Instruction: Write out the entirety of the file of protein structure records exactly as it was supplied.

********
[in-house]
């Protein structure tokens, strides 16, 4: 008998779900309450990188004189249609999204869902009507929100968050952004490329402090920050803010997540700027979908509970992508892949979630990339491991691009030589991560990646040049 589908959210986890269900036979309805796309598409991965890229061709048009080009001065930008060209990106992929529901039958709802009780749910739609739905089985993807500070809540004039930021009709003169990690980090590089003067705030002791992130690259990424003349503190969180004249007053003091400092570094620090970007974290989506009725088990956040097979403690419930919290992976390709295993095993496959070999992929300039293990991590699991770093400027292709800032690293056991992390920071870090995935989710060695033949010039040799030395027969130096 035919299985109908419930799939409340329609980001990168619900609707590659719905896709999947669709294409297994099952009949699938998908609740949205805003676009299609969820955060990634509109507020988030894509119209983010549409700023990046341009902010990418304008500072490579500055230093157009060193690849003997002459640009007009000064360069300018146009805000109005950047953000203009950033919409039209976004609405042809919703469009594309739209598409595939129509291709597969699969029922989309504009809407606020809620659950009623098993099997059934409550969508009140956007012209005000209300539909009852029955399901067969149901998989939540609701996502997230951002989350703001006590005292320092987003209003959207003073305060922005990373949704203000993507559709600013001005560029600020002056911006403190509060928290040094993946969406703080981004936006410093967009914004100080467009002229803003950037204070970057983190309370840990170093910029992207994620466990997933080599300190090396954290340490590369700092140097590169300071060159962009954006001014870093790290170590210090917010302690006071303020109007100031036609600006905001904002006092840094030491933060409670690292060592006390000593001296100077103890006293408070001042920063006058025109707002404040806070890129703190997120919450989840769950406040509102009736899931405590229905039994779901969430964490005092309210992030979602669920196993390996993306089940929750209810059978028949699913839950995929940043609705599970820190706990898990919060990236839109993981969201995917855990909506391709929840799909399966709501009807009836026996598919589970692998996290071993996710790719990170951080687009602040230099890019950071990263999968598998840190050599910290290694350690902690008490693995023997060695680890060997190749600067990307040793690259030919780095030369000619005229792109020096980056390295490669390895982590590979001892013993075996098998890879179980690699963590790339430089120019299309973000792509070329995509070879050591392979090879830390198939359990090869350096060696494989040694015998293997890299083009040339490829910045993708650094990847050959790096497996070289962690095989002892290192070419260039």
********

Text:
[in-house]
């Protein structure tokens, strides 16, 4: 008998779900309450990188004189249609999204869902009507929100968050952004490329402090920050803010997540700027979908509970992508892949979630990339491991691009030589991560990646040049 589908959210986890269900036979309805796309598409991965890229061709048009080009001065930008060209990106992929529901039958709802009780749910739609739905089985993807500070809540004039930021009709003169990690980090590089003067705030002791992130690259990424003349503190969180004249007053003091400092570094620090970007974290989506009725088990956040097979403690419930919290992976390709295993095993496959070999992929300039293990991590699991770093400027292709800032690293056991992390920071870090995935989710060695033949010039040799030395027969130096 035919299985109908419930799939409340329609980001990168619900609707590659719905896709999947669709294409297994099952009949699938998908609740949205805003676009299609969820955060990634509109507020988030894509119209983010549409700023990046341009902010990418304008500072490579500055230093157009060193690849003997002459640009007009000064360069300018146009805000109005950047953000203009950033919409039209976004609405042809919703469009594309739209598409595939129509291709597969699969029922989309504009809407606020809620659950009623098993099997059934409550969508009140956007012209005000209300539909009852029955399901067969149901998989939540609701996502997230951002989350703001006590005292320092987003209003959207003073305060922005990373949704203000993507559709600013001005560029600020002056911006403190509060928290040094993946969406703080981004936006410093967009914004100080467009002229803003950037204070970057983190309370840990170093910029992207994620466990997933080599300190090396954290340490590369700092140097590169300071060159962009954006001014870093790290170590210090917010302690006071303020109007100031036609600006905001904002006092840094030491933060409670690292060592006390000593001296100077103890006293408070001042920063006058025109707002404040806070890129703190997120919450989840769950406040509102009736899931405590229905039994779901969430964490005092309210992030979602669920196993390996993306089940929750209810059978028949699913839950995929940043609705599970820190706990898990919060990236839109993981969201995917855990909506391709929840799909399966709501009807009836026996598919589970692998996290071993996710790719990170951080687009602040230099890019950071990263999968598998840190050599910290290694350690902690008490693995023997060695680890060997190749600067990307040793690259030919780095030369000619005229792109020096980056390295490669390895982590590979001892013993075996098998890879179980690699963590790339430089120019299309973000792509070329995509070879050591392979090879830390198939359990090869350096060696494989040694015998293997890299083009040339490829910045993708650094990847050959790096497996070289962690095989002892290192070419260039």